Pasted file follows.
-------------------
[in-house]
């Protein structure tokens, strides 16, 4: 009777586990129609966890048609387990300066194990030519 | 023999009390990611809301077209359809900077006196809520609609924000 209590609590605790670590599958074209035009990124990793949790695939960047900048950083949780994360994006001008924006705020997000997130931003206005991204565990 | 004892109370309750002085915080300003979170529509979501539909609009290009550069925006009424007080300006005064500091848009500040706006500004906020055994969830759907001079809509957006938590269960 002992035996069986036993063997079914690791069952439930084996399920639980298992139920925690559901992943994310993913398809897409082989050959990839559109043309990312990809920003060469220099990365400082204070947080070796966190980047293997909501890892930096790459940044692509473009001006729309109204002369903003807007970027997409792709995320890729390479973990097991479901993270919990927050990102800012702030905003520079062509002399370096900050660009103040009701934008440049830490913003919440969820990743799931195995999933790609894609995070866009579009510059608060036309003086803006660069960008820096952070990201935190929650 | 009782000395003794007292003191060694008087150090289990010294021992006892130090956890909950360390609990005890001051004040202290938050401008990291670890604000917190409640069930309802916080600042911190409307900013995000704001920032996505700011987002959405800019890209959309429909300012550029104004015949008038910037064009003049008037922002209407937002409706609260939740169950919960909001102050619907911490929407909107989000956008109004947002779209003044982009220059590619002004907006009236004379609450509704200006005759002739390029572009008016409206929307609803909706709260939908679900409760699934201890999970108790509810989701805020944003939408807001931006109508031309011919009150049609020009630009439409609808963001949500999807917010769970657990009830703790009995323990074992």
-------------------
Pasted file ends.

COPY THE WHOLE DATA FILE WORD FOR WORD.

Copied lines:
[in-house]
């Protein structure tokens, strides 16, 4: 009777586990129609966890048609387990300066194990030519 | 023999009390990611809301077209359809900077006196809520609609924000 209590609590605790670590599958074209035009990124990793949790695939960047900048950083949780994360994006001008924006705020997000997130931003206005991204565990 | 004892109370309750002085915080300003979170529509979501539909609009290009550069925006009424007080300006005064500091848009500040706006500004906020055994969830759907001079809509957006938590269960 002992035996069986036993063997079914690791069952439930084996399920639980298992139920925690559901992943994310993913398809897409082989050959990839559109043309990312990809920003060469220099990365400082204070947080070796966190980047293997909501890892930096790459940044692509473009001006729309109204002369903003807007970027997409792709995320890729390479973990097991479901993270919990927050990102800012702030905003520079062509002399370096900050660009103040009701934008440049830490913003919440969820990743799931195995999933790609894609995070866009579009510059608060036309003086803006660069960008820096952070990201935190929650 | 009782000395003794007292003191060694008087150090289990010294021992006892130090956890909950360390609990005890001051004040202290938050401008990291670890604000917190409640069930309802916080600042911190409307900013995000704001920032996505700011987002959405800019890209959309429909300012550029104004015949008038910037064009003049008037922002209407937002409706609260939740169950919960909001102050619907911490929407909107989000956008109004947002779209003044982009220059590619002004907006009236004379609450509704200006005759002739390029572009008016409206929307609803909706709260939908679900409760699934201890999970108790509810989701805020944003939408807001931006109508031309011919009150049609020009630009439409609808963001949500999807917010769970657990009830703790009995323990074992």